While Cuzco is an amazing city to explore, there’s so much more to see once you get out of town. Surrounded by the Andes, Cuzco was the heart of the Inca Empire. Even before the arrival of the Inca, the Killke culture dominated this region from about 900-1200 AD. There are countless ruins in the hills and valleys; many are yet unexplored. For historical context, check out this National Geographic article.
The archaeological site Tambomachay is only about 5 miles outside Cuzco. A local bus heading toward Pisaq dropped us off right in front. There are still questions as to what this area was originally used for, but most say one was as a resting place, a sort of get-away for the elite. The spot is best known for its fountains and baths. The Inca Bath is created by two aqueducts that provide clear water year round, making the most of a limited water supply. The engineering used to get the water from its unknown specific origin through the terraces and down to the fountains in the front is truly amazing. There are springs and caverns nearby. The four walls that define the site are set into the hill and form part of the terraces. They display more fine stonework (intricately carved, and using no mortar), platforms and niches. My Architectural Moleskine has a great write-up on Tambomachay.
Pukapukara and Quenqo
Just down the road is Pukapukara (Red Fortress). This area was said to contain lodging for those who accompanied the Inca visiting the baths. It was also used as a lookout. There were lots of smaller rooms, a clearly visible “road” and a great view of the surrounding pastures and valley. Back on the bus headed back toward Cuzco, we stopped next at Quenqo. This site is one of a more natural style, where the Inca left the shape of the boulders and rocks, and carved around them. Quenqo is also known as the amphitheater, but it may also have been a court, altar or tomb. Large parts of this area were destroyed, but there is still plenty to see.
There are two Intihuatana (hitching posts of the sun) and an area that was probably an astronomical observatory. Near this is a zig zag duct, that slants and branches out guiding whatever liquid it held to an underground chamber. Underneath a huge rock hill, a tunnel-like passageway was carved out. There is a square rock that looks like an altar, tables, lots of spaces and niches for offerings, and a pit that may have contained mummies. No one is sure, but this space was either a sacrificial chamber, or a burial chamber. Behind the main area, we sat and talked to two students who acted as guides at the site. Since it is low season and there still aren´t too many tourists around, they had time to sit and chat for a while until we head on to the last site, Saqsaywamán.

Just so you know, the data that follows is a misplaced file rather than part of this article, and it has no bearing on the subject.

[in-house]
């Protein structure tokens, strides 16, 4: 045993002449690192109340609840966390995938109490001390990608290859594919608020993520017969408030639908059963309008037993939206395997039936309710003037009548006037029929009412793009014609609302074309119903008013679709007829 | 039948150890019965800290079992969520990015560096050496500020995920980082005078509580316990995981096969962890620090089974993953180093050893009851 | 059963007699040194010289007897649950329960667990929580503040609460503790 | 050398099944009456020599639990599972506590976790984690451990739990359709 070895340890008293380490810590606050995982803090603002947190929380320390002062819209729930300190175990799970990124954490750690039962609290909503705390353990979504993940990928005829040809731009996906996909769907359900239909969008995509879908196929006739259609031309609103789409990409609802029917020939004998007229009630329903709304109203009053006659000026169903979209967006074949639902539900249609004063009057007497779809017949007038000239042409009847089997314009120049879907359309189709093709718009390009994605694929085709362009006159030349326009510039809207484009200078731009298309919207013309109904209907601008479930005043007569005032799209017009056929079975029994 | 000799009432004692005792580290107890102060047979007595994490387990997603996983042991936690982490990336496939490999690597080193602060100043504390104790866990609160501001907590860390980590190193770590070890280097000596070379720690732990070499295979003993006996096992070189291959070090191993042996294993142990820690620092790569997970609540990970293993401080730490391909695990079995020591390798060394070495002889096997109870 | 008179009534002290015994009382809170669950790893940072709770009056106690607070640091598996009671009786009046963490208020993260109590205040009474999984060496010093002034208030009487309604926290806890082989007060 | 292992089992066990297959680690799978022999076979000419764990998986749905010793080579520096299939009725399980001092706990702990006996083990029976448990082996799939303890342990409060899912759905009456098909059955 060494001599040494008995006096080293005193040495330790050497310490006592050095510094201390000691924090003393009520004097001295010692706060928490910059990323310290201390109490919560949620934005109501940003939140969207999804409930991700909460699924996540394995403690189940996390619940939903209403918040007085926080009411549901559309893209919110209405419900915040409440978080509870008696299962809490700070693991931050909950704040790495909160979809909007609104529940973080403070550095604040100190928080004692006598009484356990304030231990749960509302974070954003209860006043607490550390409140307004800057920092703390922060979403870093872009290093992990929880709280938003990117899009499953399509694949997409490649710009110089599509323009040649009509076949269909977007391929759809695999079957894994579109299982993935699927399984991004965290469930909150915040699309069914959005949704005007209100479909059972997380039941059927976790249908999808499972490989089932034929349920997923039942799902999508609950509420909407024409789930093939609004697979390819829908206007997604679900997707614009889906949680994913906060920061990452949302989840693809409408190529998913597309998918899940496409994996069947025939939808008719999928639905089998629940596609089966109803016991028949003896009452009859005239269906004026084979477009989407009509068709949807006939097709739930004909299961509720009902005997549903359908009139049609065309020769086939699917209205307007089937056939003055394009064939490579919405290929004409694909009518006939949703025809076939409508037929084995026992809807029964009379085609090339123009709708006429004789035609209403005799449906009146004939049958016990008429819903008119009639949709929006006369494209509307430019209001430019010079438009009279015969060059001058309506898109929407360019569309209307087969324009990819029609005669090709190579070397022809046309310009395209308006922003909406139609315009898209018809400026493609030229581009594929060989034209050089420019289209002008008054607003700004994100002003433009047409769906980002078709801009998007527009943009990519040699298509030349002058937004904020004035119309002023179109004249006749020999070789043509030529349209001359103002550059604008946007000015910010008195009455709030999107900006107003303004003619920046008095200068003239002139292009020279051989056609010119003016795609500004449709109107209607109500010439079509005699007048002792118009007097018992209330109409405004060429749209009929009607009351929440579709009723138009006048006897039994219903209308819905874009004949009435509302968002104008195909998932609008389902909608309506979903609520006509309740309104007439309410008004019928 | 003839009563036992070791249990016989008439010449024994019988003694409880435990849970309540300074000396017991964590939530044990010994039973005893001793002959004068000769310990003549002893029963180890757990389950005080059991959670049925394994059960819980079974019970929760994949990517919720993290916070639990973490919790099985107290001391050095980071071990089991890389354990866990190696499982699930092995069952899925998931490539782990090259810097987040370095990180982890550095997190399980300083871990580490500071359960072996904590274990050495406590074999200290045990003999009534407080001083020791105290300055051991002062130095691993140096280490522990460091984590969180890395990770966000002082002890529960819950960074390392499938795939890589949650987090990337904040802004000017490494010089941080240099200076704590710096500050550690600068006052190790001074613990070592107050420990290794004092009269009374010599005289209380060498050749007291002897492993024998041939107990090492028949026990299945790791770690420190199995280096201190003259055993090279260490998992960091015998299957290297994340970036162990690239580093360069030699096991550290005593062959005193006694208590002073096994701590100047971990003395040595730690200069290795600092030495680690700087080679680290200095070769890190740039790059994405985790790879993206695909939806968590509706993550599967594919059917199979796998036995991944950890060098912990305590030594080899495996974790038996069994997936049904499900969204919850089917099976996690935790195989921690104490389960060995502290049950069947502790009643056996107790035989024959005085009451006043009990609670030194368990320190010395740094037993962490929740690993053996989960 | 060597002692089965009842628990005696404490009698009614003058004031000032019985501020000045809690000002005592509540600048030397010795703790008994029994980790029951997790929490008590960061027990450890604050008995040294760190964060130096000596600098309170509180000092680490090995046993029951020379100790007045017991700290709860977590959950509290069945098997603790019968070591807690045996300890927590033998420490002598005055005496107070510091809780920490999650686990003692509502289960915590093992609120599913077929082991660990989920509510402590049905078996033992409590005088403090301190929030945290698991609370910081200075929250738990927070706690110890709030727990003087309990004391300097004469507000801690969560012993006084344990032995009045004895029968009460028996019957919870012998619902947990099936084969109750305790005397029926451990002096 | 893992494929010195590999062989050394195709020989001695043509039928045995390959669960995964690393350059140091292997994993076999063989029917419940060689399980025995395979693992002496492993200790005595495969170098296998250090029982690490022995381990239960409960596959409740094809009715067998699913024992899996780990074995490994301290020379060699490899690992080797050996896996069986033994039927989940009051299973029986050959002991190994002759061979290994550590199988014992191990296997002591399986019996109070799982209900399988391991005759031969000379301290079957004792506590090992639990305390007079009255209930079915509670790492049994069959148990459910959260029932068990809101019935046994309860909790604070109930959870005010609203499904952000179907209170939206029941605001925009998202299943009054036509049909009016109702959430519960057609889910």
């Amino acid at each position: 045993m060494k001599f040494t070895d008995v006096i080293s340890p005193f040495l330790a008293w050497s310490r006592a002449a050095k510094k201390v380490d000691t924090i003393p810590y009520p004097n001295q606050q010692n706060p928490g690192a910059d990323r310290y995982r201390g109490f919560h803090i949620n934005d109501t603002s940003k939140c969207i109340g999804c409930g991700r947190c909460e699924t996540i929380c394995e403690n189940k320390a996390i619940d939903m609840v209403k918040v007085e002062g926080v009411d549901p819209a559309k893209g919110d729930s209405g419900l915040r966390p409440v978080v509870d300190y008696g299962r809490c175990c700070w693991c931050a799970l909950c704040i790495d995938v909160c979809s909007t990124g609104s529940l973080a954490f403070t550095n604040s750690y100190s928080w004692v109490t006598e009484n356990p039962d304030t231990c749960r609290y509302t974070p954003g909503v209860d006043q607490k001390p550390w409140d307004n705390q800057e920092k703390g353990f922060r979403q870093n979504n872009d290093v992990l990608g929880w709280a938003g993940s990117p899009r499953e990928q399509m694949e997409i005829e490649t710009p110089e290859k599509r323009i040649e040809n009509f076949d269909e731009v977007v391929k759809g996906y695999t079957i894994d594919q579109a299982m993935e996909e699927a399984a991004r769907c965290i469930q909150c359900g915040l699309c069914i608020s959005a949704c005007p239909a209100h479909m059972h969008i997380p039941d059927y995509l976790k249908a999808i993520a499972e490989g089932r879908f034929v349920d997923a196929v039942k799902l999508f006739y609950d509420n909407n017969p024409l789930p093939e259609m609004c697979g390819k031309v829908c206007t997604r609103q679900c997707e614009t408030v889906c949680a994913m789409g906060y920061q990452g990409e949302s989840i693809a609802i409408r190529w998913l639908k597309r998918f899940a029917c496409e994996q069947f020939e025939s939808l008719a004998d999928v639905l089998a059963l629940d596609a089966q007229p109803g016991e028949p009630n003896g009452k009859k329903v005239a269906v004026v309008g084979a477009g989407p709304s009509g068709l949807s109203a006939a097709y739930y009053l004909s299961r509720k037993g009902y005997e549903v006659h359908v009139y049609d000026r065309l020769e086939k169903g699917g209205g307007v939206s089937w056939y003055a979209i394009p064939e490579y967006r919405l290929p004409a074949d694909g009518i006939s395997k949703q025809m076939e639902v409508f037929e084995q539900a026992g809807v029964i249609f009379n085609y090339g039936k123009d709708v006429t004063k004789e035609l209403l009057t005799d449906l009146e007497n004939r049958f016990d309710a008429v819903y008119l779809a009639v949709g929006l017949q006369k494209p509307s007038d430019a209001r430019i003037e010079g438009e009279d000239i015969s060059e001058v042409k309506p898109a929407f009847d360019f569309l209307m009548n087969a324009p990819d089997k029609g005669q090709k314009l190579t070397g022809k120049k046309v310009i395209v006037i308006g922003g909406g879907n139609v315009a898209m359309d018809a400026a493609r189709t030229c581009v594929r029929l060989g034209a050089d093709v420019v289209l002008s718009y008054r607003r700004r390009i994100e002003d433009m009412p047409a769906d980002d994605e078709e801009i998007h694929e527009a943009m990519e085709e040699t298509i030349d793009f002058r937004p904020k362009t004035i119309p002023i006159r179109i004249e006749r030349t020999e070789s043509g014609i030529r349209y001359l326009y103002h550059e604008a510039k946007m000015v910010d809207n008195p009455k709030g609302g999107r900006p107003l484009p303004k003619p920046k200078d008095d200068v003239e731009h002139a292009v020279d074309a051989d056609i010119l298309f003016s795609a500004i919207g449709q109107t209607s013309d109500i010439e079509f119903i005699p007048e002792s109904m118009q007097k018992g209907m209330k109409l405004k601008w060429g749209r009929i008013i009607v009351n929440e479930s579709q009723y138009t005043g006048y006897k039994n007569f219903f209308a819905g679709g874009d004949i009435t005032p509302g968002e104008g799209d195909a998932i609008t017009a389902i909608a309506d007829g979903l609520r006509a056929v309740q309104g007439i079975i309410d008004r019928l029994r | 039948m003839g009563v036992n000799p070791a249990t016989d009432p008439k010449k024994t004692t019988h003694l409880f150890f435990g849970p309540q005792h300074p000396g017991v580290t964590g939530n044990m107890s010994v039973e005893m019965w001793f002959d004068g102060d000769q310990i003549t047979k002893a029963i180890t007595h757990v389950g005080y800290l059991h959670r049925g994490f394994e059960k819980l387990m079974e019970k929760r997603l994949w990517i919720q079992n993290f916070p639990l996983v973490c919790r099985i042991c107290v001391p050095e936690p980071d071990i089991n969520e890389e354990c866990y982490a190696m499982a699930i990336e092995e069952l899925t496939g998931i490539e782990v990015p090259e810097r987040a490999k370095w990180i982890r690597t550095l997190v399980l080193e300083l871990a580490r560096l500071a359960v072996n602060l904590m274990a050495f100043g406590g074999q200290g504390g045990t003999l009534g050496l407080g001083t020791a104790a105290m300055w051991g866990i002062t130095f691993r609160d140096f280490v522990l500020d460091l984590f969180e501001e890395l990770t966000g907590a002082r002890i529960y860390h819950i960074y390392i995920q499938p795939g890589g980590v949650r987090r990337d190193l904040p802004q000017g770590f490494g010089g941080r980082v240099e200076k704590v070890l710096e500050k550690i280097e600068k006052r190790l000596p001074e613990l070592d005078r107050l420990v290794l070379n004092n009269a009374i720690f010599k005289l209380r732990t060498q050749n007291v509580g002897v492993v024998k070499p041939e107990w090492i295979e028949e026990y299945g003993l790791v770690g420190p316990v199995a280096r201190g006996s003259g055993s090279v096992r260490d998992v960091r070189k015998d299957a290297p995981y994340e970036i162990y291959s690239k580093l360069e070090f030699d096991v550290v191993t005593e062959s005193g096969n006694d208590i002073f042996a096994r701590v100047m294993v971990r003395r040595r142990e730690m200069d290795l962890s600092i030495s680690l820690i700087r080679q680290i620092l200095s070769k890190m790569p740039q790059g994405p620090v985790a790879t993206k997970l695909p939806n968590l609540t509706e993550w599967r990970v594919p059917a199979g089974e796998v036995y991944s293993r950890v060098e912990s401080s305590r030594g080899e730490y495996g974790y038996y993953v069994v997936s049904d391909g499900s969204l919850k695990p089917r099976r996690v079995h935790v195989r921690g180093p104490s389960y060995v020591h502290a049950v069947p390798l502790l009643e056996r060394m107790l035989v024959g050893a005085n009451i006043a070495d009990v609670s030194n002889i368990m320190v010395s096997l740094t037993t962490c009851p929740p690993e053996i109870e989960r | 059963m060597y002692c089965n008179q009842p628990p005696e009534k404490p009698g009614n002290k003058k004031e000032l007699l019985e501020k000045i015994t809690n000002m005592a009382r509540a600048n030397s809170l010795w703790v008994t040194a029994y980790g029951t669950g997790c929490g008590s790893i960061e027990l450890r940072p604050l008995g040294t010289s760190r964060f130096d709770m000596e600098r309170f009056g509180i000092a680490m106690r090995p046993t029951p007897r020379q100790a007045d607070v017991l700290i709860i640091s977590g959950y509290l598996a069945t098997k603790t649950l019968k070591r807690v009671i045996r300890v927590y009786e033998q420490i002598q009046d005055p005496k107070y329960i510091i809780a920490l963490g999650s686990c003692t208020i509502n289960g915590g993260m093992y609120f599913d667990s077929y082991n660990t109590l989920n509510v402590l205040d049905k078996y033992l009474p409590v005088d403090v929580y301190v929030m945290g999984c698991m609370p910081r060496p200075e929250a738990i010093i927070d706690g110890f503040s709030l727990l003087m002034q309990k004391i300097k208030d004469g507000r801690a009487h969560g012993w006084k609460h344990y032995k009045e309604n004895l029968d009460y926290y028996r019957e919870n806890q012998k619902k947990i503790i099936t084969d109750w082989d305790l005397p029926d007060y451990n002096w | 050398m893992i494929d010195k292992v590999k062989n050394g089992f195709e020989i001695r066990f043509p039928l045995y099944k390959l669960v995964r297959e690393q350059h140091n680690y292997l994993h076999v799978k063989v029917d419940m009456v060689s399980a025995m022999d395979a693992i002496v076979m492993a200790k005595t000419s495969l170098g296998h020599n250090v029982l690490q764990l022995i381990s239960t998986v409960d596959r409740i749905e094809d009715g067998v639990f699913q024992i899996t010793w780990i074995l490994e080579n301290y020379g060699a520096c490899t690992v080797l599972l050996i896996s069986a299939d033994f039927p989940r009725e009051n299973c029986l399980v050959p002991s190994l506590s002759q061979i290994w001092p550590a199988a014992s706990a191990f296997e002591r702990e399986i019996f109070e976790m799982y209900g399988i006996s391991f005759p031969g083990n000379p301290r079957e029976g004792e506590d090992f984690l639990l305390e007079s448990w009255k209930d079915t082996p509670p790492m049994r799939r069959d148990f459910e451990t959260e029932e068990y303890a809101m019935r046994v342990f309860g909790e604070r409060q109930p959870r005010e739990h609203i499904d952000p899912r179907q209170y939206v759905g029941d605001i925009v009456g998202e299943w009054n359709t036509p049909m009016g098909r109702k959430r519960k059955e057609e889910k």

Here we decided to spring for a guide, and we were very glad we did. For about an hour and a half, Pio showed us the highlights of the extensive site at Saqsaywaman (Sacsayhuaman). His spin on things was focused on how the Inca chose ceremonial sites based on the energy of the place. His descriptions were based on the spiritual, egalitarian nature of the culture. He explained that the original name of the site meant something more like “a satisfied mind, or place of knowledge.” The new name means “satisfied falcon,” changed after many local people were killed here by the Spanish, and birds satiated themselves on the bodies of the dead. The Spanish used this site as a rock quarry, disassembling walls to build churches, residences, and buildings down in Cuzco below. The people were also forced to cover what remained with dirt, including filling in what was a large lagoon.
Our walk took us through various of the sections that still remain. There were seats carved out in several places, where people could meditate, balance and renew their energy. We saw more animals incorporated into different walls (a snake, duck, condor). On a larger scale, when Cuzco was originally designed in the shape of a puma, Saksaywamán was the head. There are 22 zigzag walls here that represented the teeth. There is a Temple of the Sun here as well, and a large open area is still used for the Inti Raymi sun festival each year. Another interesting spot was a huge rock that looked like it was made of solid waves. The undulations create smooth, natural slides that kids and tourists seemed to be enjoying quite a bit.
In another area we walked through a low tunnel about 50 feet long. It was pitch black. Pio explained that such tunnels were probably used for communication and as places to leave offerings. They can be found in many of the ancient sites. Tunnels connected the palaces in the city of Cuzco as well, and those were one of the few things left intact by the Spanish, as they were very useful.
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